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Posted 08 November 2012 - 12:26 PM
Posted 08 November 2012 - 02:11 PM
Edited by papulko, 08 November 2012 - 02:12 PM.
Posted 08 November 2012 - 06:32 PM
Those aren't game-specific topics, but you might try organizing code files in C and C++.
I can't find a place to learn how a game is broken down into several source files, how to organise classes amongst the several source files, the logic of header/source file,
Try deWiTTERS game loop and fix your timestep.
how to implement the game loop
That's a pretty good check-list, but I would recommend starting with Pong rather than Tetris. Both are relatively simple games that feature much of the functionality found in larger, more complex games, but the block logic in Tetris can be a bit complex for a beginner's first game and isn't something that is likely to continue to be useful unless you're making a very similar game.
I read somewhere (can't remember the site) that a good checklist of games to make is [...]
There's also Lazy Foo's SDL Tutorials.
Here's a step by step guide on creating games with SDL
- Jason Astle-Adams.
Posted 08 November 2012 - 07:30 PM
Posted 08 November 2012 - 08:39 PM
Posted 08 November 2012 - 09:25 PM
This is really invaluable advice. Do your best with what you already know, but don't worry too much about applying things you haven't previously used. Whilst there is value in reading about design patterns, code formatting, etc. you won't really understand a lot of these topics properly until you experience them first-hand. Write a game in any way you're able to make it work, and you'll learn a lot of lessons to improve future projects.
As a beginner, I wouldn't suggest trying too much organizing your code. Your lack of experience will probably backfire -- chose the wrong patterns, premature optimizations, and all that. Do it as best as you can, but the most important thing is to actually complete your game
- Jason Astle-Adams.
Posted 09 November 2012 - 12:09 AM
Edited by 3Ddreamer, 09 November 2012 - 12:31 PM.
Personal life and your private thoughts always effect your career. Research is the intellectual backbone of game development and the first order. Version Control is crucial for full management of applications and software. The better the workflow pipeline, then the greater the potential output for a quality game. Completing projects is the last but finest order.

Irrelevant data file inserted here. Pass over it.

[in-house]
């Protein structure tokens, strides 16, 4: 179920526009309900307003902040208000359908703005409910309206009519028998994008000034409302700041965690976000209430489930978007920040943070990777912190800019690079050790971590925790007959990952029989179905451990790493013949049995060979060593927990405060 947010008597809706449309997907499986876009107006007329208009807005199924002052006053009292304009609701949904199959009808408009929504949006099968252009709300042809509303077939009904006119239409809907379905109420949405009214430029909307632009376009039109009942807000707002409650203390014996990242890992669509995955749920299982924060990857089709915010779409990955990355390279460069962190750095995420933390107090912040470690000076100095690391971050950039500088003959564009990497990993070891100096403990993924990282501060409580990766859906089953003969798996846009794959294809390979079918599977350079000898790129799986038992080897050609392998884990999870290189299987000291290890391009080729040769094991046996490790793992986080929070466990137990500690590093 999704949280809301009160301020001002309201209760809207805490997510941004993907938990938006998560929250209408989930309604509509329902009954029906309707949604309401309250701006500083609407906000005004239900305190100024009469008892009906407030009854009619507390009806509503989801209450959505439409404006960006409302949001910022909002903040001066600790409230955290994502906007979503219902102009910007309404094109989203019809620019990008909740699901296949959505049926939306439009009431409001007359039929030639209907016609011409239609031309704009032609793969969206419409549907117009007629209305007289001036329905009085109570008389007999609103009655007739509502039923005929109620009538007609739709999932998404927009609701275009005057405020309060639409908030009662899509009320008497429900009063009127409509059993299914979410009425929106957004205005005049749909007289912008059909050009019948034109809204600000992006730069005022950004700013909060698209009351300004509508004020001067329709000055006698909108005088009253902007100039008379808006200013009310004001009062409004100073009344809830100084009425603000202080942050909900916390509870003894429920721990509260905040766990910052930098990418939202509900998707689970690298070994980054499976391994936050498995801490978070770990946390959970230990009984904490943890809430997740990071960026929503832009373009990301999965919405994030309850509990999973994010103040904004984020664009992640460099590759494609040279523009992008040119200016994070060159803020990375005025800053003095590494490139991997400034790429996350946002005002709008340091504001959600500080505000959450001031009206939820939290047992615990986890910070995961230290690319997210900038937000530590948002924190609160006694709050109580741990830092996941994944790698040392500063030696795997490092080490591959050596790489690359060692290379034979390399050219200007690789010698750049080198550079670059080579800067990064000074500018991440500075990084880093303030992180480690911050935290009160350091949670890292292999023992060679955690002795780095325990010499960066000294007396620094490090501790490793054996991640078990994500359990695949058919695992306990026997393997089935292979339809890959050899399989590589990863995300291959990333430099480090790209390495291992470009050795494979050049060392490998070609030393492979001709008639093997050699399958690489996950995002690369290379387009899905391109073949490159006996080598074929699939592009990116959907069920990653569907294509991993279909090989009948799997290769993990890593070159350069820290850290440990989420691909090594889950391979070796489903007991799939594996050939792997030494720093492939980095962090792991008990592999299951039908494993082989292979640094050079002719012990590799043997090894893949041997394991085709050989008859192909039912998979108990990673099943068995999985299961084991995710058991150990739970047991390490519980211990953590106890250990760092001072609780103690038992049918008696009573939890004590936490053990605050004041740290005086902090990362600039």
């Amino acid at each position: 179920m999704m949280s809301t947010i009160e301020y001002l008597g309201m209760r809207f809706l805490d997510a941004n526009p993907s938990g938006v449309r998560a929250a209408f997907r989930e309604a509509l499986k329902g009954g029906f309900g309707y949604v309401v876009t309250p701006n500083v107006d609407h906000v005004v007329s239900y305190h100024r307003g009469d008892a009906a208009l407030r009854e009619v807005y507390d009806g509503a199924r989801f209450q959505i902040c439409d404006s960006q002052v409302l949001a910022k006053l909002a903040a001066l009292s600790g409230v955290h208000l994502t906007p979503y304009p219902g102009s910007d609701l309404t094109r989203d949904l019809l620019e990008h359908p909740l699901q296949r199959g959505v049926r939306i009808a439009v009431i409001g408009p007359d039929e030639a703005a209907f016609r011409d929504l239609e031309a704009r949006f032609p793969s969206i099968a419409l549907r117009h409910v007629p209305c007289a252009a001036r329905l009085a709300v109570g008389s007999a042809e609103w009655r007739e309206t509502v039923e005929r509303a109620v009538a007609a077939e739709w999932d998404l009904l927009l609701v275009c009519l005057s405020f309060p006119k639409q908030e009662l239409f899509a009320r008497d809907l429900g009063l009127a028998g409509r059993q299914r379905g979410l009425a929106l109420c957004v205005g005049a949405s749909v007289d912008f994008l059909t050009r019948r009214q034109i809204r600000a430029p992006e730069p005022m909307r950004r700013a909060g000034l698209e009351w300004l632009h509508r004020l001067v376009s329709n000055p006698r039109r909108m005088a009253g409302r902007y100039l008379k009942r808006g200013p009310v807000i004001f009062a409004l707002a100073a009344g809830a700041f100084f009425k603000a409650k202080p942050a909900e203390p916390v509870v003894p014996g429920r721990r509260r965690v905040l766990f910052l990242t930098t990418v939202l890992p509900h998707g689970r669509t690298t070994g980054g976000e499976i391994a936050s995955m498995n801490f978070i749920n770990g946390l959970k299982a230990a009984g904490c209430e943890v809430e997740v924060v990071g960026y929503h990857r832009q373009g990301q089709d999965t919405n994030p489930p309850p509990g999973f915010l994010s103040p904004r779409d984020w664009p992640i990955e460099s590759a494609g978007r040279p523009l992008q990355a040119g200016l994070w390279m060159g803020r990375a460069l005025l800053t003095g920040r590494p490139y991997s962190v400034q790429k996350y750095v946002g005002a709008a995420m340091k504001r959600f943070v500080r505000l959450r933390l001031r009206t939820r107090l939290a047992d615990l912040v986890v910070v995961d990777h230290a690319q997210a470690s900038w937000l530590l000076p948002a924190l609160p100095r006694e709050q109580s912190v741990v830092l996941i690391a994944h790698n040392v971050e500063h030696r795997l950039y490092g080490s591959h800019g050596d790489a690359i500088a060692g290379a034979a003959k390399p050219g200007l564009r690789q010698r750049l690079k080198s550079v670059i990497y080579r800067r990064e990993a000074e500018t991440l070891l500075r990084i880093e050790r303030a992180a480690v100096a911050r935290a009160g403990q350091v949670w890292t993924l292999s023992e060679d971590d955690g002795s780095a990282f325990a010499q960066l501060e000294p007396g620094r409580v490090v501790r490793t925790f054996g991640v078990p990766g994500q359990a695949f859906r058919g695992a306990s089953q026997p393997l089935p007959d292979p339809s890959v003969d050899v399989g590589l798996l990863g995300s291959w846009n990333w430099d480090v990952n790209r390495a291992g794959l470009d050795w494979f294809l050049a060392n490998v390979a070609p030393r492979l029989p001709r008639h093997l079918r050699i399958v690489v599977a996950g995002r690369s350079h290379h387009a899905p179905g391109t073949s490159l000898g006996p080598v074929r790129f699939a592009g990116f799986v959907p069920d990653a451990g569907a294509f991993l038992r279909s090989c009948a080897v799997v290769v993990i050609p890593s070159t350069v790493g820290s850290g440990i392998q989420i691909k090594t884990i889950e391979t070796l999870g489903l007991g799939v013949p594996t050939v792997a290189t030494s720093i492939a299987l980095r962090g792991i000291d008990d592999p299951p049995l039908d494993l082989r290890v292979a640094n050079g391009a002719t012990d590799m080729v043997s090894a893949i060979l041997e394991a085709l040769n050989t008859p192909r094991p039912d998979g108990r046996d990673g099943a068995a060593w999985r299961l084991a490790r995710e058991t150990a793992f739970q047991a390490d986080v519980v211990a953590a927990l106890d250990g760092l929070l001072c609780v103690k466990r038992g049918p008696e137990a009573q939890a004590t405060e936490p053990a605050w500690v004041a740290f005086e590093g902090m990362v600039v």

by Clinton, 3Ddreamer
Posted 09 November 2012 - 01:57 AM
Posted 09 November 2012 - 04:08 AM
I haven't reviewed the source code of doom3 myself, but I would guess it's way too complex as a starting point when trying to learn the basics of game development.
If you want to see how particular game is built, check out, for example, Doom3 source code (available for free at web).
Posted 10 November 2012 - 08:43 AM
Posted 11 November 2012 - 01:00 PM
Posted 11 November 2012 - 04:58 PM
Posted 12 November 2012 - 05:17 AM
Posted 12 November 2012 - 09:01 AM
If you decide to go with the previous poster's recommendation and learn the Windows API at an early stage, be prepared to spend considerable time just trying to grasp the concept of it. This particular step is difficult, and may kill your motivation altogether. It may seem like a trivial task, but just initializing a client window literally means hundreds of lines of code in this case. To complicate things further, the windows API uses their own type definitions for variables, instead of "int", you get "DWORD" etc, making the code almost unreadable at first for someone coming from a "pure" c++ environment. The beauty of frameworks like SDL and SFML takes care of all this (among other things) for you.
Don't get me wrong, I would still encourage you to grab the bull by its balls at some time and make use the windows API directly. Just remember it might seem overwhelming at first!
Posted 12 November 2012 - 11:36 AM
Posted 12 November 2012 - 12:14 PM
I agree that the Windows API is a mess and teaches bad practice. My previous post was intended as a warning more than anything, where some of the API issues were highlighted.
However, unfortunately it's not dying. Despite Microsoft's recent efforts on Windows 8, Windows XP/Vista/7 are still by far the most used systems, and they will most probably remain to be over the next couple of years. For example, in September 2012, more than 21% of all desktops out there still ran under Windows XP! (http://en.wikipedia....kimedia-stats-1)